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Jerry Katz
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  #1983 - Monday, November 22, 2004 - Editor: Gloria



One day it's the clouds,
one day the mountains.
One day the latest bloom
of roses - the pure monochromes,
the dazzling hybrids - inspiration
for the cathedral's round windows.
Every now and then
there's the splendor
of thought: the singular
idea and its brilliant retinue -
words, cadence, point of view,
little gold arrows flitting
between the lines.
And too the splendor
of no thought at all:
hands lying calmly
in the lap, or swinging
a six iron with effortless
tempo.  More often than not
splendor is the star we orbit
without a second thought,
especially as it arrives
and departs.  One day
it's the blue glassy bay,
one day the night
and its array of jewels,
visible and invisible.
Sometimes it's the warm clarity
of a face that finds your face
and doesn't turn away.
Sometimes a kindness, unexpected,
that will radiate farther
than you might imagine.
One day it's the entire day
itself, each hour foregoing
its number and name,
its cumbersome clothes, a day
that says come as you are,
large enough for fear and doubt,
with room to spare: the most sacred
wish, the deepest, the darkest,
turned inside out.

~ Thomas Centolella ~  

(Views from along the Middle Way)

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    The Beauty of the Spiritual Crash

I hate to say it, but there is beauty in the spiritual crash.  I am much more genuine when crashing than at any other time.  Much softer and more open.  Less defended.  I guess that's why depth is just as important a word as height.  Little Much Afraid in Hinds' Feet on High Places was led to the high places by way of the low ones.  She was told to hold the hands of Suffering and Sorrow and she would not be forsaken.  That is such a magical little book and very few people have ever bothered to read it.  It is an allegory and I guess they are not very popular these days.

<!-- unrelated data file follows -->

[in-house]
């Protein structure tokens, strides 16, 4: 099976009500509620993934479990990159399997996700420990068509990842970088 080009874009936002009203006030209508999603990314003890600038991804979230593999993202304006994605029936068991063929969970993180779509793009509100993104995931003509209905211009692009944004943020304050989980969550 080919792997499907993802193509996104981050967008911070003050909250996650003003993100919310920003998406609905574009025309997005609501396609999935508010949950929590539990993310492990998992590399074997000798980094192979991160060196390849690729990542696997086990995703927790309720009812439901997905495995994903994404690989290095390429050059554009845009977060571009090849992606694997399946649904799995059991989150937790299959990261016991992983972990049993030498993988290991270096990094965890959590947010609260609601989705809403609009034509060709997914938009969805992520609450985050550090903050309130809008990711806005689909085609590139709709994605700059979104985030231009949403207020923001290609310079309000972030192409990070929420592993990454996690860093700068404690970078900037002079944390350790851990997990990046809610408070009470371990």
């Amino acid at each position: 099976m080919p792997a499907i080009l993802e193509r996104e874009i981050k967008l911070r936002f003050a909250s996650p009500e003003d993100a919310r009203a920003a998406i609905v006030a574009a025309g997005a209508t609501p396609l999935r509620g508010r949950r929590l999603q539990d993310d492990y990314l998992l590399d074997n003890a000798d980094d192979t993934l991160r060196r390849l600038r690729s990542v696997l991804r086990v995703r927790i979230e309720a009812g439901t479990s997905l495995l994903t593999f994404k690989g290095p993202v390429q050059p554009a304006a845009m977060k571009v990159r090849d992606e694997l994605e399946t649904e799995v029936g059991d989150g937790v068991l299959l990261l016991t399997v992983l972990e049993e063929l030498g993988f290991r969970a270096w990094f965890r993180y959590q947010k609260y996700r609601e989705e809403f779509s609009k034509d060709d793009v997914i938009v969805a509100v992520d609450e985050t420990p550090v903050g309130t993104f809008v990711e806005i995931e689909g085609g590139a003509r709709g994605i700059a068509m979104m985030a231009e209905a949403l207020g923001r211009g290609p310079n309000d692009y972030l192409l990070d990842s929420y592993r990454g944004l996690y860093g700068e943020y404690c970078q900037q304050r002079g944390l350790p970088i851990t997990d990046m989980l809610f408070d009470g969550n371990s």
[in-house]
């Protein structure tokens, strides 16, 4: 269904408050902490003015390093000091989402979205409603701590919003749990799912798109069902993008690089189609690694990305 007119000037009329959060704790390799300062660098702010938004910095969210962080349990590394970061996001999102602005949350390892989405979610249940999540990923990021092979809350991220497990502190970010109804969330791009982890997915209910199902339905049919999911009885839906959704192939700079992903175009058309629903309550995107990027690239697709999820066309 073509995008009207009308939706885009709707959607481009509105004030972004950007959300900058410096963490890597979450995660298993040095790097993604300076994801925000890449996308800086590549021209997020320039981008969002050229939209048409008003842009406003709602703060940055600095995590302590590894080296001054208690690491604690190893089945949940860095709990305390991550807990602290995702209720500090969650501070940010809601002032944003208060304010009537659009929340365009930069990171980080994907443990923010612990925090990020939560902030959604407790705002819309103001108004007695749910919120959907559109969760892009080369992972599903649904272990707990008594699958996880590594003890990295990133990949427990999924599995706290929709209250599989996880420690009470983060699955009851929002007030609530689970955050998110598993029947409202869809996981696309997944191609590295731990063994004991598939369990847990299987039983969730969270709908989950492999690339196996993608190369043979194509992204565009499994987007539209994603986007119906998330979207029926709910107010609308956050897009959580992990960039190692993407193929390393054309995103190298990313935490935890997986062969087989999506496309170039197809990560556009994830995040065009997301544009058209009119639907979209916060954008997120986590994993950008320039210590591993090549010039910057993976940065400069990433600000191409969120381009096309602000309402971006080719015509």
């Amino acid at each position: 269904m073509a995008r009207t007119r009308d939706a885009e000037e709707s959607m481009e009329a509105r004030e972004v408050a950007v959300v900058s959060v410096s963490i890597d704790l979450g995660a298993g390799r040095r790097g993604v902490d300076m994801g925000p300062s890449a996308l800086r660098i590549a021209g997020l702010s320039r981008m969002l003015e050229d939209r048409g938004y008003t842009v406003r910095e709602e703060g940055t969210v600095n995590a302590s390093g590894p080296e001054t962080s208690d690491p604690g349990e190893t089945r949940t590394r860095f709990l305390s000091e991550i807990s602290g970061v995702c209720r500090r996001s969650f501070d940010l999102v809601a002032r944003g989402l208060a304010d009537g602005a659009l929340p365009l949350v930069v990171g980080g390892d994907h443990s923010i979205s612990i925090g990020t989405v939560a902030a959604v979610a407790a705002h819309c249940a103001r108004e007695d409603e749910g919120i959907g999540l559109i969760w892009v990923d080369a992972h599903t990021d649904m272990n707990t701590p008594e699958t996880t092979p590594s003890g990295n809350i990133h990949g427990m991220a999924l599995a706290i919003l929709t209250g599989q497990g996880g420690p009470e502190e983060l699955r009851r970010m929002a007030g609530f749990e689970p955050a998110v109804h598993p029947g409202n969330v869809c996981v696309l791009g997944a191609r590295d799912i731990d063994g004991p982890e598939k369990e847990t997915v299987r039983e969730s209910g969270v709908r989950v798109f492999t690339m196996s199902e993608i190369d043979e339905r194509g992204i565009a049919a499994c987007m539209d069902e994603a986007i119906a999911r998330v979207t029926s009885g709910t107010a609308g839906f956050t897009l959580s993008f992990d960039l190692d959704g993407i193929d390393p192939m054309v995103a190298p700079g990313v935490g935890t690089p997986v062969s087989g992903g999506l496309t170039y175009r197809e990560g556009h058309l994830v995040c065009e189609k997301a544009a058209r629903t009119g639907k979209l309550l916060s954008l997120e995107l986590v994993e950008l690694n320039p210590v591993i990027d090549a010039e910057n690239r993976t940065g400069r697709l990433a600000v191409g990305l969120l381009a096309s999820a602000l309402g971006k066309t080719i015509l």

Right before I crash is when I notice myself getting harder, colder and shallower.  I find myself saying hurtful things and thinking them as well.  As if by coldness I can avoid the warmth within the crash.  Crashes feel cold but God is near at hand.  Even so,  I would do anything to avoid another one.

What is a crash?  For me, it is when I can no longer hold up my end of the bargain.  It was this summer when I could not bring myself to go to the hospital even though Bob was at death's door.  I had no power to be strong.  I was humiliated but that in itself could not enable me to push past the crash.  I had to linger there for weeks and weeks.